McKirdy family mystery at Birkwood House: solve it!

Illustrated window...from the Chur Valley in Switzerland which has gone missing, along with other treasures, from Birkwood House in Lesmahagow
Illustrated window...from the Chur Valley in Switzerland which has gone missing, along with other treasures, from Birkwood House in Lesmahagow

IT is ironic that an imposing, huge building on the edge of Lesmahagow will be ‘reborn’ soon as a hotel called The Birkwood Castle – given that a castle is one of the few things it’s NEVER been in the past!

Still best known as Birkwood House, the great mansion is finally to take on the role of a hotel, the fate of so many of Clydesdale’s great Victorian private country houses since World War One.

It will now follow – very belatedly – in the footsteps of the likes of the Cartland Bridge, Cornhill, Wyndales and many others into the hospitality industry after a very varied history.

With its conversion coming soon, the Lanark and District Archaeological Society has taken the opportunity to study the building’s past as part of its ongoing Clydesdale Local History Project.

This exercise has unveiled a mystery from the 1920s which might have graced an Agatha Christie novel, given it involves the disappearance of a great horde of treasures!

Giving the background, a society spokesman said: “Birkwood House has an interesting history.

“It was built originally by the McKirdy family back in 1887 but not occupied by the family for very long.

“The McKirdys only had the house up to 1920 when it was purchased by Lanarkshire County Council for the purpose of taking care of children with severe learning difficulties.

“Over a number of years it gradually changed and grew to accommodate over 300 mental health patients.

“To do this a number of extensions were made in 1948 and 1958, a whole new wing being built in that latter year.

“However, over time attitudes to treating mental illness changed and by 1981 efforts were being made to give the patients more independence.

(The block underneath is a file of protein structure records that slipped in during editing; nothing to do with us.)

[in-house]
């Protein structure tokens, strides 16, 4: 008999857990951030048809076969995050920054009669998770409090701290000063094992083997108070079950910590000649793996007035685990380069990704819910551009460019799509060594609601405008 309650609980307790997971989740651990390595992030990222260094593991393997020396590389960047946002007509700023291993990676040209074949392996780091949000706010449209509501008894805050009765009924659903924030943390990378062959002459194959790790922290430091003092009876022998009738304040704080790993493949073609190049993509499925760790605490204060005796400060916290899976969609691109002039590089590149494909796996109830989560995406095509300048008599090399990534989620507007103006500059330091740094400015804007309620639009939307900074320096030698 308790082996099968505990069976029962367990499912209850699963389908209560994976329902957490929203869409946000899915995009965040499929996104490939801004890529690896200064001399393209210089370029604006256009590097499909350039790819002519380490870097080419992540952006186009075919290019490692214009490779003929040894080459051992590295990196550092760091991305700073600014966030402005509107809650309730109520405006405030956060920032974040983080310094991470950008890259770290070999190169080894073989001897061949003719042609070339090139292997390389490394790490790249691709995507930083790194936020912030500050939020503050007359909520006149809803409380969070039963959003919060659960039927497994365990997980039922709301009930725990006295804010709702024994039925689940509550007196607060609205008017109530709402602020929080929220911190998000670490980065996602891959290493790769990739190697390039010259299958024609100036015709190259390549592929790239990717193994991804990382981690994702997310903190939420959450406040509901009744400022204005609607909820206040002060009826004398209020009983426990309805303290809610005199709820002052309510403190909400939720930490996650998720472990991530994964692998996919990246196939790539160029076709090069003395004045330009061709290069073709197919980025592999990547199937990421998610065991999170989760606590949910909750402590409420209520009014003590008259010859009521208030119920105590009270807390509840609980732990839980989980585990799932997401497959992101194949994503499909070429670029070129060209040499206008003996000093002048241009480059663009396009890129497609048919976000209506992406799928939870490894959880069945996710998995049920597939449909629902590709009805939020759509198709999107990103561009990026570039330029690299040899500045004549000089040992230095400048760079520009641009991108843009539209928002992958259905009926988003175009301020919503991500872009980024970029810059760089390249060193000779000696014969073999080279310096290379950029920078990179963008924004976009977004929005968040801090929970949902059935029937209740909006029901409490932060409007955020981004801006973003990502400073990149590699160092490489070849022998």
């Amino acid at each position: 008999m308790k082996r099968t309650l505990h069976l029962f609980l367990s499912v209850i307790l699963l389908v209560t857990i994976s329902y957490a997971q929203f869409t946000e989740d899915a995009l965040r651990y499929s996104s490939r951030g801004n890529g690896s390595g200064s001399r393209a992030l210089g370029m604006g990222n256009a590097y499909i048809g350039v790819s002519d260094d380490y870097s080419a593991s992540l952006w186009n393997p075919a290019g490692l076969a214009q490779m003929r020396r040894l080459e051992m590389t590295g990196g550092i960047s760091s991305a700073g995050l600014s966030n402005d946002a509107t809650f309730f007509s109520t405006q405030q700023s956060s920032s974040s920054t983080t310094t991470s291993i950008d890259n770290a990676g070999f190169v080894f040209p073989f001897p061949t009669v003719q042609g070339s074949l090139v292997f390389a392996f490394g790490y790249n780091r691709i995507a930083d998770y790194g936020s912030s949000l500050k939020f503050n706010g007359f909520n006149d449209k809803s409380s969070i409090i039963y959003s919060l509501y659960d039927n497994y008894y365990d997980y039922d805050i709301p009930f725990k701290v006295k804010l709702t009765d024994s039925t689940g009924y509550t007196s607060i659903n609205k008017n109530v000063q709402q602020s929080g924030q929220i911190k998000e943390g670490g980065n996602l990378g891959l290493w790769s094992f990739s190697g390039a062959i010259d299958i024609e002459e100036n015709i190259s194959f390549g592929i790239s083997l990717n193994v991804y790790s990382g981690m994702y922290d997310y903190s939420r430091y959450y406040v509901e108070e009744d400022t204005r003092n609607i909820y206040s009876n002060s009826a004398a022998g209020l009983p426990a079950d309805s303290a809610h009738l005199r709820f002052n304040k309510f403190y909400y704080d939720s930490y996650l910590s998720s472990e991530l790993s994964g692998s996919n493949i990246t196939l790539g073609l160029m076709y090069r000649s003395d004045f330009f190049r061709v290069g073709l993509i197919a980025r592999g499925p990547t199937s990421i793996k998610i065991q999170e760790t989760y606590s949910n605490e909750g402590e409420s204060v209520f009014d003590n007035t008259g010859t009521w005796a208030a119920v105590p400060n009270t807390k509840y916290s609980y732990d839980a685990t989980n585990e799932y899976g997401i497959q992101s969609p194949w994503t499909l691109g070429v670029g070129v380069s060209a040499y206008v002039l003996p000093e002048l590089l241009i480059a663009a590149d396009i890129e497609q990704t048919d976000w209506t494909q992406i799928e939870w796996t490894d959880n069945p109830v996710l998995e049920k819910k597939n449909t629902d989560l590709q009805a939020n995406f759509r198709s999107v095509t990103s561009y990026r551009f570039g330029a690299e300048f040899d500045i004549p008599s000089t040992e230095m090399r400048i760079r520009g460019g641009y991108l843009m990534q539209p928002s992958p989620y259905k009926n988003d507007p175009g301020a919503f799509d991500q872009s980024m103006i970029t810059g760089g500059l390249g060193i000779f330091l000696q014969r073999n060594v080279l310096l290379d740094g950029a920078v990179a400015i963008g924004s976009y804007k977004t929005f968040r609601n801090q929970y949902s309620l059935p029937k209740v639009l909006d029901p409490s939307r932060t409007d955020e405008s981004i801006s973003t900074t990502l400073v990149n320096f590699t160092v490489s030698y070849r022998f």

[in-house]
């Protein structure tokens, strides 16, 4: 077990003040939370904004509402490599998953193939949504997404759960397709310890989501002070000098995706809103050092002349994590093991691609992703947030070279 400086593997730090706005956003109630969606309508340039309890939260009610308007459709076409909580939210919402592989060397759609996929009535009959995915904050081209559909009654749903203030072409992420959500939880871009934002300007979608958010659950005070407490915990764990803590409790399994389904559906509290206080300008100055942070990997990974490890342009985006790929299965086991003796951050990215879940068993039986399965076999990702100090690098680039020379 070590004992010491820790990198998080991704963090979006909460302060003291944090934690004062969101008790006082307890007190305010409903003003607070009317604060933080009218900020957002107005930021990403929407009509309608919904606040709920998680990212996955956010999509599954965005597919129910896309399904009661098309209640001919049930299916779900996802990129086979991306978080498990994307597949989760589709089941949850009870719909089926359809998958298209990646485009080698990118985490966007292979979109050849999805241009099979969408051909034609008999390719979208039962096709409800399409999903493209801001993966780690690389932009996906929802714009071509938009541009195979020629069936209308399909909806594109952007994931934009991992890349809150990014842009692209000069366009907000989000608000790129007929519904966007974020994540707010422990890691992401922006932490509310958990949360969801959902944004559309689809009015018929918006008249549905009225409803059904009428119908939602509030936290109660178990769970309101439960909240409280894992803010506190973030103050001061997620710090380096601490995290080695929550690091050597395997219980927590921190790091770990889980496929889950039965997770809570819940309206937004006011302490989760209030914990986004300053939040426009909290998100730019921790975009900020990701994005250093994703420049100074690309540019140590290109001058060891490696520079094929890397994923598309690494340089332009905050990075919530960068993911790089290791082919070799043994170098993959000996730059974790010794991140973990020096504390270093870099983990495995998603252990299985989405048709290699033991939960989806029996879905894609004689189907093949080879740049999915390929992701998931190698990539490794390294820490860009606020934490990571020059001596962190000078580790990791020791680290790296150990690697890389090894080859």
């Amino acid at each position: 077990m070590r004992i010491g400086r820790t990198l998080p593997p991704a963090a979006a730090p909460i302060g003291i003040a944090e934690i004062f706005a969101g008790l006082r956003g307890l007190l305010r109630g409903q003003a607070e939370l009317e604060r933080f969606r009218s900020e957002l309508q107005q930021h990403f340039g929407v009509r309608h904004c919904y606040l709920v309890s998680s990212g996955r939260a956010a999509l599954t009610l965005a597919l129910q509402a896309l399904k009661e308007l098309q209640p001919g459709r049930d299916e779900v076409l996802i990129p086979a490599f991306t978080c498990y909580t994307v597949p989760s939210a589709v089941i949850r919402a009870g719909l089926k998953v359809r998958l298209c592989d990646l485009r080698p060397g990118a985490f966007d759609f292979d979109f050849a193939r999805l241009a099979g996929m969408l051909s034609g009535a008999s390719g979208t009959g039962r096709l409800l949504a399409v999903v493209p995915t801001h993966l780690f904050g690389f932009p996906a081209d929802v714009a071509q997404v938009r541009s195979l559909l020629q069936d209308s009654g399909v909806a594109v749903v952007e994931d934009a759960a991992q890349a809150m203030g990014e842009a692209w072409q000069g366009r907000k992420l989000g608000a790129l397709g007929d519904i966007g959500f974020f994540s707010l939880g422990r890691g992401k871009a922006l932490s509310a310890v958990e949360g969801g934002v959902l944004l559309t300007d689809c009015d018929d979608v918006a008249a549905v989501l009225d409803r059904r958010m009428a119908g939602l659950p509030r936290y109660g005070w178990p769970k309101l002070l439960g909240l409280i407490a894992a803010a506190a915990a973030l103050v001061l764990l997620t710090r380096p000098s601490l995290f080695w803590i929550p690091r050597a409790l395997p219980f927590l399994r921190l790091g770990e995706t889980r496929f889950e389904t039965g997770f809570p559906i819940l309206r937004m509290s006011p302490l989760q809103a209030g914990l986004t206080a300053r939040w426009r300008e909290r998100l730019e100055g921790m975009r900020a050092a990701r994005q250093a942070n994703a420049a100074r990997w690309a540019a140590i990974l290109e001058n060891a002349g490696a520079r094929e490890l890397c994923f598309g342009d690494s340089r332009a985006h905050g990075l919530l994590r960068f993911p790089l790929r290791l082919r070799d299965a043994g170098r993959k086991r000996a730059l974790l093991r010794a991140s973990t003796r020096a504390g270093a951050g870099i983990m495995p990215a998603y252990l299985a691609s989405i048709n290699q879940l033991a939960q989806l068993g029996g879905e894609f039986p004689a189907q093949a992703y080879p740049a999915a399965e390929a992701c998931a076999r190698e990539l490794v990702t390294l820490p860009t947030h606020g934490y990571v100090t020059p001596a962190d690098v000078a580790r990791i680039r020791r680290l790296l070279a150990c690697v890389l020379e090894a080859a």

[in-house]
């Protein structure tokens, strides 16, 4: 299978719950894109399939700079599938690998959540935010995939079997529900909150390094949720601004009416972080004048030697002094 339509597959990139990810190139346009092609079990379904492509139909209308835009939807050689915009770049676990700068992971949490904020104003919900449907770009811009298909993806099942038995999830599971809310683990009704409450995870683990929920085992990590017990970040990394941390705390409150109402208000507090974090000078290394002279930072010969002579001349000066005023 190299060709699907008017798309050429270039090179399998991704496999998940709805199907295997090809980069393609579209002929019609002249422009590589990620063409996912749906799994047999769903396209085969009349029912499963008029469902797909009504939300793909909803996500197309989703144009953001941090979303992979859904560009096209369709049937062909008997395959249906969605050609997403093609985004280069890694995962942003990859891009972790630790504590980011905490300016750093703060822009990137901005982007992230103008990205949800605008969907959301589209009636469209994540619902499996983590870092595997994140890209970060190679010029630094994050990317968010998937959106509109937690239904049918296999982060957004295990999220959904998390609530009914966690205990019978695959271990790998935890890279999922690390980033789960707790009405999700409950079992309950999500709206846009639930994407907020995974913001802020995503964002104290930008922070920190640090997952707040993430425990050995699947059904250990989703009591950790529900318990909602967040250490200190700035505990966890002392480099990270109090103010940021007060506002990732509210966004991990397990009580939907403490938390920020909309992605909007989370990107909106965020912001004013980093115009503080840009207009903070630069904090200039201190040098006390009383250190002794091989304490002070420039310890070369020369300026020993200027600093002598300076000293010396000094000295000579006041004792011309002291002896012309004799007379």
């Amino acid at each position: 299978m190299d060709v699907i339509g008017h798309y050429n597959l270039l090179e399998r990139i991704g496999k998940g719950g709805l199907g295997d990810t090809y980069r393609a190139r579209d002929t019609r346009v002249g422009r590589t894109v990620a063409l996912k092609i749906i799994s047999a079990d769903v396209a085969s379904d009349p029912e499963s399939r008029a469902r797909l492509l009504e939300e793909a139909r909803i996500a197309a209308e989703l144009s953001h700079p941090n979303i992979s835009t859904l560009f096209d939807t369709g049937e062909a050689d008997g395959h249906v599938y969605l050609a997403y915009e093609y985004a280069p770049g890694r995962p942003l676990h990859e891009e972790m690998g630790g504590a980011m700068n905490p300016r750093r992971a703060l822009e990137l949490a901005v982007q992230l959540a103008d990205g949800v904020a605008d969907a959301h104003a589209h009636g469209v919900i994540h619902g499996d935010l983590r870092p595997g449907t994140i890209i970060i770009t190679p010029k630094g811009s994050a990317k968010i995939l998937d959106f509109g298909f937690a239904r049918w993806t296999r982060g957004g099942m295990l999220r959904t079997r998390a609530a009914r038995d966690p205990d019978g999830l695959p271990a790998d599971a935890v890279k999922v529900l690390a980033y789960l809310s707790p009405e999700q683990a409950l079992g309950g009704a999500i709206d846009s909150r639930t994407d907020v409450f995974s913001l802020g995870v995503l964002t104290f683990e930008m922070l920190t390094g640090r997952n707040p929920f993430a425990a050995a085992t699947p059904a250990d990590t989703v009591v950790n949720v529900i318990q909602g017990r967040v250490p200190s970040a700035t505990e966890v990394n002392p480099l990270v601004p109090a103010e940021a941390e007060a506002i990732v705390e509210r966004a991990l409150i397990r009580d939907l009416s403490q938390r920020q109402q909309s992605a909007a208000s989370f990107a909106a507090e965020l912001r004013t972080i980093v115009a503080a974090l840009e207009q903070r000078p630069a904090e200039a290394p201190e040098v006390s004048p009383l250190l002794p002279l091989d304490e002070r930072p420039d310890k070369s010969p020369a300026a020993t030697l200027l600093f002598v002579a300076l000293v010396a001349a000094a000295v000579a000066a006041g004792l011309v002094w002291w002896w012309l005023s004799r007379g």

“Eventually the Community Care Act (1990) and new types of treatment resulted in the relocation of the patients in 2001 and eventual closure of the house in 2005.”

This is all documented fact but there is another part of the Birkwood story still shrouded in mystery – the fate of the McKirdy Treasures.

Said the spokesman: “Birkwood was at one time not only a home for the McKirdys but a museum filled with interesting artefacts.

“Inside Birkwood were a number of finds made in and around Lesmahagow, including some of the carved 12th Ferrera swords of the 17th century and a small bell which was found near Birkwood which dates back to the era of early Christianity, about the eighth century AD or even earlier, maybe even to the time of St Machute himself.

“This saint, of course, gave Lesmahagow its name.

“Another local find of the McKirdy collection was a crude bronze item that was supposed to be of a horse ; this would be Iron Age. This indeed is a very rare item.

”Also inside Birkwood were a number of late 17th century stained glass windows which were purchased by the McKirdy family .

“The illustrated window came from the Chur Valley in Switzerland and dates to 1675, during the Covenanting times in Scotland.

“The top of the window shows nine gentlemen and a women, perhaps the sons and daughter of Gregory Scherer who was a magistrate in the Chur Valley.

“The society would be grateful to hear about the whereabouts of these items.”

So can you solve the mystery? Have a look in the attic or your garden shed; perhaps some of the McKirdy Treasures ended up there!